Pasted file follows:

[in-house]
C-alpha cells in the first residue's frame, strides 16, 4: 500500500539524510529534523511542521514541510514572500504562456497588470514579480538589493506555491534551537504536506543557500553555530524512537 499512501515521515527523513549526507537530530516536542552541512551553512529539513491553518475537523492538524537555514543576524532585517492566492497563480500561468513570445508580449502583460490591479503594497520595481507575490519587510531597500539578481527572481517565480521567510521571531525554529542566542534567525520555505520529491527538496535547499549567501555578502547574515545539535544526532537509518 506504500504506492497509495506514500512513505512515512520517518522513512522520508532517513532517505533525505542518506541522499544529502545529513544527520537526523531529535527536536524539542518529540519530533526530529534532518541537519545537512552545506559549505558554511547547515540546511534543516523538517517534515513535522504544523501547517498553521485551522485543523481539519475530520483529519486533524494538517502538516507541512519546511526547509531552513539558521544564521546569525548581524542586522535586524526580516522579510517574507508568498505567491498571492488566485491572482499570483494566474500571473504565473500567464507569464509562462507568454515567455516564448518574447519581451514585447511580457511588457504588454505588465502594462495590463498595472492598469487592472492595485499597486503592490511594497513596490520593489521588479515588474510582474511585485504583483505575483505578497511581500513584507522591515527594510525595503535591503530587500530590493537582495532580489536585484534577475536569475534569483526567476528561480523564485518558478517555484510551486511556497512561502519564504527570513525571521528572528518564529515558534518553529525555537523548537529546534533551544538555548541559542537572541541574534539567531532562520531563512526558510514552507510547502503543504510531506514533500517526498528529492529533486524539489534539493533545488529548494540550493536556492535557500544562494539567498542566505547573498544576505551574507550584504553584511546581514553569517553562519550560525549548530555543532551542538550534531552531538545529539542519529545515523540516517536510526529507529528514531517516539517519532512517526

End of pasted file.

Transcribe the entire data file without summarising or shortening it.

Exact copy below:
[in-house]
C-alpha cells in the first residue's frame, strides 16, 4: 500500500539524510529534523511542521514541510514572500504562456497588470514579480538589493506555491534551537504536506543557500553555530524512537 499512501515521515527523513549526507537530530516536542552541512551553512529539513491553518475537523492538524537555514543576524532585517492566492497563480500561468513570445508580449502583460490591479503594497520595481507575490519587510531597500539578481527572481517565480521567510521571531525554529542566542534567525520555505520529491527538496535547499549567501555578502547574515545539535544526532537509518 506504500504506492497509495506514500512513505512515512520517518522513512522520508532517513532517505533525505542518506541522499544529502545529513544527520537526523531529535527536536524539542518529540519530533526530529534532518541537519545537512552545506559549505558554511547547515540546511534543516523538517517534515513535522504544523501547517498553521485551522485543523481539519475530520483529519486533524494538517502538516507541512519546511526547509531552513539558521544564521546569525548581524542586522535586524526580516522579510517574507508568498505567491498571492488566485491572482499570483494566474500571473504565473500567464507569464509562462507568454515567455516564448518574447519581451514585447511580457511588457504588454505588465502594462495590463498595472492598469487592472492595485499597486503592490511594497513596490520593489521588479515588474510582474511585485504583483505575483505578497511581500513584507522591515527594510525595503535591503530587500530590493537582495532580489536585484534577475536569475534569483526567476528561480523564485518558478517555484510551486511556497512561502519564504527570513525571521528572528518564529515558534518553529525555537523548537529546534533551544538555548541559542537572541541574534539567531532562520531563512526558510514552507510547502503543504510531506514533500517526498528529492529533486524539489534539493533545488529548494540550493536556492535557500544562494539567498542566505547573498544576505551574507550584504553584511546581514553569517553562519550560525549548530555543532551542538550534531552531538545529539542519529545515523540516517536510526529507529528514531517516539517519532512517526